Billionaire Frank Lowy has offered a scathing assessment of Australia's current political climate, describing the recent spate of leadership challenges as unacceptable and urging democracy to be "treated with care".
"Having five prime ministers in five years is not acceptable," he said in the speech in front of political and business heavyweights on Thursday night.
"Democracy needs to be nurtured and treated with care."
Mr Lowy, the co-founder of shopping centre giant Westfield, spoke at the event to mark the Lowy Institute's 15th anniversary, describing nation-building as a "tough task" but saying remaining in the top job appeared to be even tougher.
The 87-year-old criticised the nation's tone towards immigrants, and praised the work of former foreign minister Julie Bishop, who introduced the businessman at the event.
Ms Bishop described Mr Lowy as "one of the nation's finest citizens" and said his story reflected the "quintessential truth of our good fortune as a country".
Julie Bishop speaking at the Lowy Institute event
Mr Lowy arrived in Australia at age 21 with his brother after escaping persecution in Europe during World War II and fleeing as a self-described "boat person" to Palestine.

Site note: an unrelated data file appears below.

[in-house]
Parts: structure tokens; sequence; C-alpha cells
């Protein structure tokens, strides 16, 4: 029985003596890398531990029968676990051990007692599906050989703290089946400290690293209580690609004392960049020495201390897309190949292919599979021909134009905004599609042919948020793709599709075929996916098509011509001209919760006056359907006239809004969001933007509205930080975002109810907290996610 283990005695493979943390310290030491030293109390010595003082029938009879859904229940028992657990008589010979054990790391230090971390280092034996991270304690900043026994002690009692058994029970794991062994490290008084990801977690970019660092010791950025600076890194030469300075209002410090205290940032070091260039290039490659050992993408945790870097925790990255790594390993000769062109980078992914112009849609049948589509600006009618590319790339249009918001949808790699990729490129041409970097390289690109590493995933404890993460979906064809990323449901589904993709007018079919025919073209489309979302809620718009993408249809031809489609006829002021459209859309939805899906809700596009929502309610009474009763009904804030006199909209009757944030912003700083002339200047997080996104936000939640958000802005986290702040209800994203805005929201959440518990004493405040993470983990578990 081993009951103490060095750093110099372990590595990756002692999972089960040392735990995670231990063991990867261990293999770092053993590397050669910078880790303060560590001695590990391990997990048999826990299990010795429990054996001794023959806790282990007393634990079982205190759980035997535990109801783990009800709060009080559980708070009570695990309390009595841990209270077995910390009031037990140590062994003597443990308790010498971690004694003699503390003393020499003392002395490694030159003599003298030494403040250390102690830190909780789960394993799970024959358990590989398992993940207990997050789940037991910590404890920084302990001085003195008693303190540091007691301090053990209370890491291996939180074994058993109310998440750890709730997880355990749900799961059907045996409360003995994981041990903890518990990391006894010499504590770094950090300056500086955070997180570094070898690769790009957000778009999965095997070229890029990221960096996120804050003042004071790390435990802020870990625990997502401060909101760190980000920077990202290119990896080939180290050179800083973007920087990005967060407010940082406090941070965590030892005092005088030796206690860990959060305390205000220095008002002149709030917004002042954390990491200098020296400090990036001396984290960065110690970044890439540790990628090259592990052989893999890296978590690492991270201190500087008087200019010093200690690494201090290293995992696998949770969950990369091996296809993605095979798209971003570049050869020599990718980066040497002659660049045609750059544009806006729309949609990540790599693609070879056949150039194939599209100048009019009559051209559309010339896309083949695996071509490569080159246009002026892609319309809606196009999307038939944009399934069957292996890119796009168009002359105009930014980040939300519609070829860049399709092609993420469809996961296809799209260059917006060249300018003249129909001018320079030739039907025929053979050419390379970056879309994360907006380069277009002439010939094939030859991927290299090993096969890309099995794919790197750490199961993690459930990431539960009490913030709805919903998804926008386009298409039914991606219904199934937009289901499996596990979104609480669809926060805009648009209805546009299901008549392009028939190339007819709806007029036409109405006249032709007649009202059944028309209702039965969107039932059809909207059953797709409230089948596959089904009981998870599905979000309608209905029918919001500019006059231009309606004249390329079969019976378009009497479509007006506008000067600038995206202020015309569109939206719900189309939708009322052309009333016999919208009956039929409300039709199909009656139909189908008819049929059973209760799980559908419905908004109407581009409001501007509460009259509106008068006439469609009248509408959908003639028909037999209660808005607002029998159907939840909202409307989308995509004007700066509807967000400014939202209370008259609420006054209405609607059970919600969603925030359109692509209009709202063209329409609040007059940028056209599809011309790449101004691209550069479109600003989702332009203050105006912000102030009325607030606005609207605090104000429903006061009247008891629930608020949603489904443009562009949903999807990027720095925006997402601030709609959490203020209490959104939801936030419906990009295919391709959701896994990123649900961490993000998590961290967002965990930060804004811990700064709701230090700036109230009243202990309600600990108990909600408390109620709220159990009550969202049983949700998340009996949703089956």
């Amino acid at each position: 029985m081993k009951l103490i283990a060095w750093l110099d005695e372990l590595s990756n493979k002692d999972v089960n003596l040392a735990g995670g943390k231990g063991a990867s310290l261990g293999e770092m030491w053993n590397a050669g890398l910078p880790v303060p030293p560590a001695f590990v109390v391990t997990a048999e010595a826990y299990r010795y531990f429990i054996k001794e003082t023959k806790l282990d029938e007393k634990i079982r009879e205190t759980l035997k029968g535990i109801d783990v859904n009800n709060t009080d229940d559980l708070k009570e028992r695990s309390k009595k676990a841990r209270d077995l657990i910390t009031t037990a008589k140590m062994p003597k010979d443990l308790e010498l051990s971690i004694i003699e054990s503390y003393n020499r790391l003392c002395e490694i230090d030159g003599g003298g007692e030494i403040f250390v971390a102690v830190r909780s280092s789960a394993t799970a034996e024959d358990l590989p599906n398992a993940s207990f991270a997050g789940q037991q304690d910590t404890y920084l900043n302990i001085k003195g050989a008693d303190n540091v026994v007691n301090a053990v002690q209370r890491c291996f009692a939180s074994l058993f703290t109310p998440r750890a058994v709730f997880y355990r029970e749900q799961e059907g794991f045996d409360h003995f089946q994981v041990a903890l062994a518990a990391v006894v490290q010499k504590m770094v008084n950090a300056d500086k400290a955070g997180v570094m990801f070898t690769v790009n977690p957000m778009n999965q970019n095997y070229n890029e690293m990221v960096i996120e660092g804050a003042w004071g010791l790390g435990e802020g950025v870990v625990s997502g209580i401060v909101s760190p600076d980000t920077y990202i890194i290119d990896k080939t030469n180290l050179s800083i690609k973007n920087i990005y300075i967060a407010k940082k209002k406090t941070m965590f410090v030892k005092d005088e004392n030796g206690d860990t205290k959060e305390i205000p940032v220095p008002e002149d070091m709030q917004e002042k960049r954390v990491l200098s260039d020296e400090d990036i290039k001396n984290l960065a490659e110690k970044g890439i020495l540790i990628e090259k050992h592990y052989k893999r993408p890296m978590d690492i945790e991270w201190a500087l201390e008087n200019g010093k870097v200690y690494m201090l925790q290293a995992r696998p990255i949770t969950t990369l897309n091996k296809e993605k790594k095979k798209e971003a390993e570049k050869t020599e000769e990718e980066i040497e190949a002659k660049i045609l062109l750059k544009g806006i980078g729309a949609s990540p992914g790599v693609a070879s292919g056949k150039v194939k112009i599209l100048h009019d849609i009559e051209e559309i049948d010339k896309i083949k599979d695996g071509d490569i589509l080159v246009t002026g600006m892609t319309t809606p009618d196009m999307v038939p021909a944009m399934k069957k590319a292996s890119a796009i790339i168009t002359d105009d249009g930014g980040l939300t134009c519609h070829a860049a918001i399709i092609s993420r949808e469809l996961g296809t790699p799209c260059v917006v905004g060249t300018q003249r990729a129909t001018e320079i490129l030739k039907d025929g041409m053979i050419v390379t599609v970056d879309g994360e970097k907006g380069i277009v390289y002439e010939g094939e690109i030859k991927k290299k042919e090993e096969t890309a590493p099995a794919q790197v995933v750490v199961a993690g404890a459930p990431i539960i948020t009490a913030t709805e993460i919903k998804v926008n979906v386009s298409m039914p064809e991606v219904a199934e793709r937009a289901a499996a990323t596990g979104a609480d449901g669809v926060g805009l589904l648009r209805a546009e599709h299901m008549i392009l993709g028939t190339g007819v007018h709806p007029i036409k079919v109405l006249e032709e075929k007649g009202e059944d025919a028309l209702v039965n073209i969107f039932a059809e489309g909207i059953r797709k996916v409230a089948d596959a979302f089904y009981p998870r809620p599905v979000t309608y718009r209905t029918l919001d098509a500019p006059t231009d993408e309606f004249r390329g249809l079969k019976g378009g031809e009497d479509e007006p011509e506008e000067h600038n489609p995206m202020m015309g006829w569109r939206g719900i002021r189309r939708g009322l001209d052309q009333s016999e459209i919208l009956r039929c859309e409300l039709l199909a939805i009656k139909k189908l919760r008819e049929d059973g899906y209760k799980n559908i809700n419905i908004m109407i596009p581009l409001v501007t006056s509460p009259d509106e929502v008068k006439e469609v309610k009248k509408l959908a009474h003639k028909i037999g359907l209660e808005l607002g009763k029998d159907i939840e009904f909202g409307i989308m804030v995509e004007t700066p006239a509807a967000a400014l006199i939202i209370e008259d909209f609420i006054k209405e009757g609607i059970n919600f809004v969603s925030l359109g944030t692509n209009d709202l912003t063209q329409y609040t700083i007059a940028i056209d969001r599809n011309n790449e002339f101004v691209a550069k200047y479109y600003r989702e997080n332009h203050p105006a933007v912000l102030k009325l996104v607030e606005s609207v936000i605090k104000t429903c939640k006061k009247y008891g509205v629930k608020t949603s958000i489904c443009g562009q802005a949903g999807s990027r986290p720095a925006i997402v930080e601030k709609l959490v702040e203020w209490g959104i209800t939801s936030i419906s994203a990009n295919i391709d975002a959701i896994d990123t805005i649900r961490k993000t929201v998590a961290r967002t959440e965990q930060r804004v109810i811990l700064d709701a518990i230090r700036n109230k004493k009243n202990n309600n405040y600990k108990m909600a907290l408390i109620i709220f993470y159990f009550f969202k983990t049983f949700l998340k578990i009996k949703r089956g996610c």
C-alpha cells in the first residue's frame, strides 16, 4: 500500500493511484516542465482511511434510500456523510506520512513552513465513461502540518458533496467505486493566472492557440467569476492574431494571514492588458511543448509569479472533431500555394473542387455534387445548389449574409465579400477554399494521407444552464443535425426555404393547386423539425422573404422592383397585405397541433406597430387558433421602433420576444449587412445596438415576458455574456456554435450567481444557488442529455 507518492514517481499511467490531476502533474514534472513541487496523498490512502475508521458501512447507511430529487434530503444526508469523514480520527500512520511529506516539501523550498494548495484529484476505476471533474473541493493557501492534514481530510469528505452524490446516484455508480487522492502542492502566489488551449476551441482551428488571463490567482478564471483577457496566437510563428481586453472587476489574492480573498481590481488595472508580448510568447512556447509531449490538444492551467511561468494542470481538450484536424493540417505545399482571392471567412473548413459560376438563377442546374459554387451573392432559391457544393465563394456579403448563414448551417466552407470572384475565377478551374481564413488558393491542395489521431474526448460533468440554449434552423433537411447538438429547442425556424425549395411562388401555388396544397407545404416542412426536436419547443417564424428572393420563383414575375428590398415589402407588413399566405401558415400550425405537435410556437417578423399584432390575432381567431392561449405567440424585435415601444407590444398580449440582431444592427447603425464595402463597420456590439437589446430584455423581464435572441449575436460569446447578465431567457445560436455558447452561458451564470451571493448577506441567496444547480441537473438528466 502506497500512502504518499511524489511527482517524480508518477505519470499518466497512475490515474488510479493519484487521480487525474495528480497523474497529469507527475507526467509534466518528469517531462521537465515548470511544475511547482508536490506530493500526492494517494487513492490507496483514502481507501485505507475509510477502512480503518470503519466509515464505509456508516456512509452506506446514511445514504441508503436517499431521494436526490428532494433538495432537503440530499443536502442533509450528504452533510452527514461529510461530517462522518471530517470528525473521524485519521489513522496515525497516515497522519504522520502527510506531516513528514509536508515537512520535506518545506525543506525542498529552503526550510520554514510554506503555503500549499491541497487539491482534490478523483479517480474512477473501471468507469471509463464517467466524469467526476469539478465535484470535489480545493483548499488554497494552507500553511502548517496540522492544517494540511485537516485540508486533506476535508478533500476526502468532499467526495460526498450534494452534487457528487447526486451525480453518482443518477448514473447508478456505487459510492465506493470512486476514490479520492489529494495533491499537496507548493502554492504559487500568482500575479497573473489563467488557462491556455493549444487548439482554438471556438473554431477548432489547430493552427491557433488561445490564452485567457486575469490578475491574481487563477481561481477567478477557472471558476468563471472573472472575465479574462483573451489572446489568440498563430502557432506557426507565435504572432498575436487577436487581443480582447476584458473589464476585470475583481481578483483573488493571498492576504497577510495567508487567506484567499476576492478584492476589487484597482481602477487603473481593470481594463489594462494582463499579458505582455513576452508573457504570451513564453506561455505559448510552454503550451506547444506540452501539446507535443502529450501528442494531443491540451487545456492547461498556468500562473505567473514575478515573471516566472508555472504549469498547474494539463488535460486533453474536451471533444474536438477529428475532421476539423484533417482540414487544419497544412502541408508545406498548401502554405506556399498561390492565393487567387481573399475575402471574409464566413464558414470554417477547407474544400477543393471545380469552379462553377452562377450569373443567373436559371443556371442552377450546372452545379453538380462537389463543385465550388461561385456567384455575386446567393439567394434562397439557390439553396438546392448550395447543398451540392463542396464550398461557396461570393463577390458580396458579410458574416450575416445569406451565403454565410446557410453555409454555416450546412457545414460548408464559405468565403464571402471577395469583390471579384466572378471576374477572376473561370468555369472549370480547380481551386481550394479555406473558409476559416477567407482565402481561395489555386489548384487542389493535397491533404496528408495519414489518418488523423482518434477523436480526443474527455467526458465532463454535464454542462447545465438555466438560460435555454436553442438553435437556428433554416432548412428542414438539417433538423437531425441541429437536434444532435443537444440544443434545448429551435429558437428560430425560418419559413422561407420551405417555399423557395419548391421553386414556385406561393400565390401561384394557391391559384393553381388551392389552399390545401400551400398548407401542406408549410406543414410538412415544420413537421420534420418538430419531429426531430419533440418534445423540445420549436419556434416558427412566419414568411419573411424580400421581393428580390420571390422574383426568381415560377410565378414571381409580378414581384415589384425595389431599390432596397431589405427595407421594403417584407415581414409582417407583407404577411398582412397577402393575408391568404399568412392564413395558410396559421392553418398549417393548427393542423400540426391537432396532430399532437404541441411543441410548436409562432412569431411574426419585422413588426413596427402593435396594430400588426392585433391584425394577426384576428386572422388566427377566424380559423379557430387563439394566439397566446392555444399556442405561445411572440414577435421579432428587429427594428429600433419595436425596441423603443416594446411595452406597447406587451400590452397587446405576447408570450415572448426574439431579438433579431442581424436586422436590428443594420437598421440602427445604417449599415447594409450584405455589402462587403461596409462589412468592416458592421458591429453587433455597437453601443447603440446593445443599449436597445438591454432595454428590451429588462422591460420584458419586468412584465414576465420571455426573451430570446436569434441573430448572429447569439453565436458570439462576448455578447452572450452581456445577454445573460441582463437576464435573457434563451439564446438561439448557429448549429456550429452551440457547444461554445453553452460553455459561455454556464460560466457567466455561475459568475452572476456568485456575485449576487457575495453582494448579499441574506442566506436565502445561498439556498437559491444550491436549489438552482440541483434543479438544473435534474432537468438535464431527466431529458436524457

He said that during his 70 years in Australia, he had experienced a nation that was open to new ideas, but felt that sentiment had declined.
"I think we are moving in the wrong direction," he said.
"We should be talking about targets, not caps."
Let's be 'generous towards refugees'
Mr Lowy told the powerful gathering he was disturbed by the tone of the debate.
Westfield Chairman Frank Lowy addresses shareholders during the 2015 AGM.
"Now that our borders are secure, I believe we can afford to be ambitious on immigration and generous towards refugees who come through the established processes," he said.
He also took aim at the leader of arguably Australia's most crucial ally, saying the future of our relationship with the United States went deeper than the man sitting in the Oval Office.
"I regret that Mr Trump does not see the great advantages that flow to America from its alliances and the global trading system," he said.
"And personally, given my life experiences, I feel more comfortable when the president of the United States is an advocate of democracy, not a friend of authoritarians.
"Our alliance is not with the Trump administration, it is with the United States." ABC News